Prospective Effects of UPPS-P Impulsivity and Typical Drinking Context on Future Drinking Behavior

Jack T. Waddell, Scott E. King, Sarah A. Okey, Shane D. Marohnic, William R. Corbin

Research output: Contribution to journalArticlepeer-review

Abstract

Objective: Research suggests that impulsivity is a risk factor for problem drinking, but prior studies have yet to examine typical drinking context as a potential moderator of relations between impulsivity and drinking outcomes. Guided by Person-Environment Transactions Theory, the current study tested whether five facets of impulsivity (negative urgency, positive urgency, lack of premeditation, lack of perseverance, and sensation seeking) interacted with typical drinking context to prospectively predict drinking quantity. Method: Young adult participants (N = 448; mean age = 22.27) were recruited from a southwestern university and the surrounding community. Data from a baseline survey (Time [T] 1) and a 1-year follow-up (T2) were used for the current analyses. Impulsivity (UPPS-P Impulsive Behavior Scale), typical drinking context, and typical drinking quantity were assessed at T1, and typical drinking quantity at T2. Results: Context items were loaded onto latent factors comprising high-arousal (e.g., at a tailgate, large house party) and low-arousal (e.g., at a restaurant, on a date) drinking contexts. In univariate (separated by UPPS-P facet) and multivariate (UPPS-P facets together) models, lack of premeditation and positive urgency interacted with high-arousal drinking contexts to predict T2 drinking, such that individuals at high/mean levels of impulsivity drank more heavily the more frequently they drank in high-arousal contexts. Only interactions in univariate models remained significant after a false discovery correction, although effect sizes were very similar across univariate and multivariate models. Conclusions: Individuals high in positive urgency and lack of premeditation may be particularly vulnerable to riskier drinking behavior in high-arousal environments. Findings advance the literature on context-specific cues that may be important intervention targets, particularly for individuals high in positive urgency and lack of premeditation.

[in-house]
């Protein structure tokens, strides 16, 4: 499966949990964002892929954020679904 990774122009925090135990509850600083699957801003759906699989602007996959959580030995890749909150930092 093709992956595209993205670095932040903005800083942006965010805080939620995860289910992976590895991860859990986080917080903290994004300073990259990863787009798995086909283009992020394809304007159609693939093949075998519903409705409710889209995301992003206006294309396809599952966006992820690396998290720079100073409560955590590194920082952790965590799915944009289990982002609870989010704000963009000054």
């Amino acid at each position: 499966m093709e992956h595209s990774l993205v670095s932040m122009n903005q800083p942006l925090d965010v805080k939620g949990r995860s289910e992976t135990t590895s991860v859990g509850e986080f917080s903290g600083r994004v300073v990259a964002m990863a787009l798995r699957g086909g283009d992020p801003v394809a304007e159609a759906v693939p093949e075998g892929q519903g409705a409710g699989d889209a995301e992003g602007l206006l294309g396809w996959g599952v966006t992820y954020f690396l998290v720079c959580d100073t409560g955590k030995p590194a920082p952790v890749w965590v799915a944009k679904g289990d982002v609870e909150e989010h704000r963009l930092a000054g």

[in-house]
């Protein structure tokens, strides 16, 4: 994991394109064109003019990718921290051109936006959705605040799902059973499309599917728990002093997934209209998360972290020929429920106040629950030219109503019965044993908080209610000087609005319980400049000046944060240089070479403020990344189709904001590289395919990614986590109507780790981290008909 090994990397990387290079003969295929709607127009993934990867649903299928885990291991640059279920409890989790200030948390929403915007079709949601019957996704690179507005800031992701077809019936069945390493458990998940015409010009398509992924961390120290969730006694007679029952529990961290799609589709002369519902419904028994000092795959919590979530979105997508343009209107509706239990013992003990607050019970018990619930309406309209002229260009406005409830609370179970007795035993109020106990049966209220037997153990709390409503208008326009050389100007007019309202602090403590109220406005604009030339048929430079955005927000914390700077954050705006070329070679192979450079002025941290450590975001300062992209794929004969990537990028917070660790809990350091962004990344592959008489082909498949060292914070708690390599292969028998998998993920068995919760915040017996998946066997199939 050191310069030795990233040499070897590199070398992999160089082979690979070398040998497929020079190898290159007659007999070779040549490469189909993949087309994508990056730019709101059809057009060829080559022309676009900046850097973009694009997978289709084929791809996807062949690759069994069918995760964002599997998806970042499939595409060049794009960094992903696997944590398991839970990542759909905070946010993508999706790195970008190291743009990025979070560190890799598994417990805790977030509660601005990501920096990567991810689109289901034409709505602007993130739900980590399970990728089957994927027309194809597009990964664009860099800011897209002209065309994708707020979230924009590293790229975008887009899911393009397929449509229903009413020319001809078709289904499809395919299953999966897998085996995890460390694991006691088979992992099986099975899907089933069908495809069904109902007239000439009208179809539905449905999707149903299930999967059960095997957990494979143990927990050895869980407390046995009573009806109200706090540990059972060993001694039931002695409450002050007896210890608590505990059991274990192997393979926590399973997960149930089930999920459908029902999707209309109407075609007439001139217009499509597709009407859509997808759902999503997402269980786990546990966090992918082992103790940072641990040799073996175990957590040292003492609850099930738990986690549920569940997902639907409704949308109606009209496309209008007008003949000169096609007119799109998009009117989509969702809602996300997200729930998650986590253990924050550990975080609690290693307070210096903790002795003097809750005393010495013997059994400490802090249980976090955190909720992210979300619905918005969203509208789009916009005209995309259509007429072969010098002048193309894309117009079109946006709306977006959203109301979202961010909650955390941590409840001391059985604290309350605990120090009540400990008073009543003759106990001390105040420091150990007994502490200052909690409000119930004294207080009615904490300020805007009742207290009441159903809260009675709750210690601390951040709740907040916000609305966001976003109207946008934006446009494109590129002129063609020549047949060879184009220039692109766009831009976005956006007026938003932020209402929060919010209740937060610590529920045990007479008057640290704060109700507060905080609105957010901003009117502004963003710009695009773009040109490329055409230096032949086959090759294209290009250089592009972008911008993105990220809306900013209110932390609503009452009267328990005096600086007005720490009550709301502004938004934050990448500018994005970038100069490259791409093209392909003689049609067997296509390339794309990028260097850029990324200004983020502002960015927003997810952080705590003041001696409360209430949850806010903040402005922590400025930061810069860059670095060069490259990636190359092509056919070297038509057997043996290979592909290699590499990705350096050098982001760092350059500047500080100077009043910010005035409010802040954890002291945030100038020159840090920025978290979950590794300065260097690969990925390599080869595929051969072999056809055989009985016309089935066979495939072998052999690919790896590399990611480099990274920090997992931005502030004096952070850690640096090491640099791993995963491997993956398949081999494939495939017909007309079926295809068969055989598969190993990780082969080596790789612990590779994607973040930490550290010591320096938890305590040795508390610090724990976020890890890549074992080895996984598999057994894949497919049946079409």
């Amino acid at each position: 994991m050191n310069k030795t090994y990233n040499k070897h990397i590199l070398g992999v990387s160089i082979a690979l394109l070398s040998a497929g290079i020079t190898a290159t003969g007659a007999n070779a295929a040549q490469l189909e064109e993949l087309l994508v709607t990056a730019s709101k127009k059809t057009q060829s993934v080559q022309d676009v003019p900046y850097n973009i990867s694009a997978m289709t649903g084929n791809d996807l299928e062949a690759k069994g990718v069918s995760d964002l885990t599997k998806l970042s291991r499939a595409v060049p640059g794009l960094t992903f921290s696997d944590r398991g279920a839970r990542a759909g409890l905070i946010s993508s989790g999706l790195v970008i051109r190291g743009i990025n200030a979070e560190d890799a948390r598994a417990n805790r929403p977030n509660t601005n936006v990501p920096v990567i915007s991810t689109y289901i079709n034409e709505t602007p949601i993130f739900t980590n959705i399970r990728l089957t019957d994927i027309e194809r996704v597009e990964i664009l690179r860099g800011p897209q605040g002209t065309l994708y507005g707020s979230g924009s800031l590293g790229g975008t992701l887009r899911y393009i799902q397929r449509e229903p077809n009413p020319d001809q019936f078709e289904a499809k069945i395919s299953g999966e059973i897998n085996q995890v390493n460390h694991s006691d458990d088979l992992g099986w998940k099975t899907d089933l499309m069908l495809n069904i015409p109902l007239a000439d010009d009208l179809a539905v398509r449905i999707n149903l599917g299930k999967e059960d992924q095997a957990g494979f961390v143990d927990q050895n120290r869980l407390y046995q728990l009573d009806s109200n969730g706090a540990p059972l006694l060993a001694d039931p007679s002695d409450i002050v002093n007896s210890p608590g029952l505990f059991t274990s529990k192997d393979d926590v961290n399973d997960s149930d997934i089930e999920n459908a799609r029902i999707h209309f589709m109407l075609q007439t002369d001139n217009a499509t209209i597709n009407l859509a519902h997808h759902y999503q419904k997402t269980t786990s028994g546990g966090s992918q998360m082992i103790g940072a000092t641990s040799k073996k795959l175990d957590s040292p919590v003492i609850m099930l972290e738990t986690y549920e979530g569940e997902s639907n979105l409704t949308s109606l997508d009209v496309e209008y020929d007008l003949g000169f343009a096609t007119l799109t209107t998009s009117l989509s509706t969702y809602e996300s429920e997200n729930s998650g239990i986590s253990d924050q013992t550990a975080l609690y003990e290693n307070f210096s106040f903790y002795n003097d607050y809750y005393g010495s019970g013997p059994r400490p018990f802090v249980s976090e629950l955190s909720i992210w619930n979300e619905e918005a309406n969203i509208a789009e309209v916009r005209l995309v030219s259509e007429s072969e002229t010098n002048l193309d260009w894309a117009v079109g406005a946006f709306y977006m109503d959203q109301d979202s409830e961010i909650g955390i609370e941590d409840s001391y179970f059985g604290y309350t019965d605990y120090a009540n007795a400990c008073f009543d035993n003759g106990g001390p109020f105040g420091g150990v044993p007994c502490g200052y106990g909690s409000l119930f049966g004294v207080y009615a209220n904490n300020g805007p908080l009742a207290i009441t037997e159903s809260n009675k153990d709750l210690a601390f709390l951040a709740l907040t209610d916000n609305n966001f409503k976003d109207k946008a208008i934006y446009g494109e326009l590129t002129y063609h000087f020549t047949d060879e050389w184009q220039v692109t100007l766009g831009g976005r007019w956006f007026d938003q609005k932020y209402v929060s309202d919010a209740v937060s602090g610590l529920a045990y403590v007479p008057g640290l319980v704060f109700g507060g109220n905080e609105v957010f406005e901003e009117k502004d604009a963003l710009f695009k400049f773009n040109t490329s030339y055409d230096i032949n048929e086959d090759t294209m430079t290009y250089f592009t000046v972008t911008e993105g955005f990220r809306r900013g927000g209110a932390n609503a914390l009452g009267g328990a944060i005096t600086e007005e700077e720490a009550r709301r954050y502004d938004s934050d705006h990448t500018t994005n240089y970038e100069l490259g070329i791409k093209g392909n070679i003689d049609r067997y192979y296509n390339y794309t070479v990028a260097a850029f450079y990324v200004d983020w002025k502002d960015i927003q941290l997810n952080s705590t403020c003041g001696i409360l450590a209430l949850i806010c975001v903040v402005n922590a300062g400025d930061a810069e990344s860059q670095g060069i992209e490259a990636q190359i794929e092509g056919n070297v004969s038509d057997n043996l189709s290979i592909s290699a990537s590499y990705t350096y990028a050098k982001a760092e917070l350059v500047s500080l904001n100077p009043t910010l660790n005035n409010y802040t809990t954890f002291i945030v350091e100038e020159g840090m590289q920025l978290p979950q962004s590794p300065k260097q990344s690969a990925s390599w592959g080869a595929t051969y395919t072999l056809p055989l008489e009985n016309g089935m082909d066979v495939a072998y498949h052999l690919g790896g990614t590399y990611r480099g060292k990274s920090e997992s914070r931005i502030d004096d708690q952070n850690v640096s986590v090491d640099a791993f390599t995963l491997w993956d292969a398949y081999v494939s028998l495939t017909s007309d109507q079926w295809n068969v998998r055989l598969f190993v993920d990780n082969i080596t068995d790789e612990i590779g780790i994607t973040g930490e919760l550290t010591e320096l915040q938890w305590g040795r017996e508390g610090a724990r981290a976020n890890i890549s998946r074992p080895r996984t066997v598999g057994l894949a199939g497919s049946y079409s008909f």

Original languageEnglish (US)
Pages (from-to)212-222
Number of pages11
JournalJournal of studies on alcohol and drugs
Volume83
Issue number2
DOIs
StatePublished - Mar 2022

ASJC Scopus subject areas

  • Health(social science)
  • Toxicology
  • Psychiatry and Mental health

Fingerprint

Dive into the research topics of 'Prospective Effects of UPPS-P Impulsivity and Typical Drinking Context on Future Drinking Behavior'. Together they form a unique fingerprint.

Cite this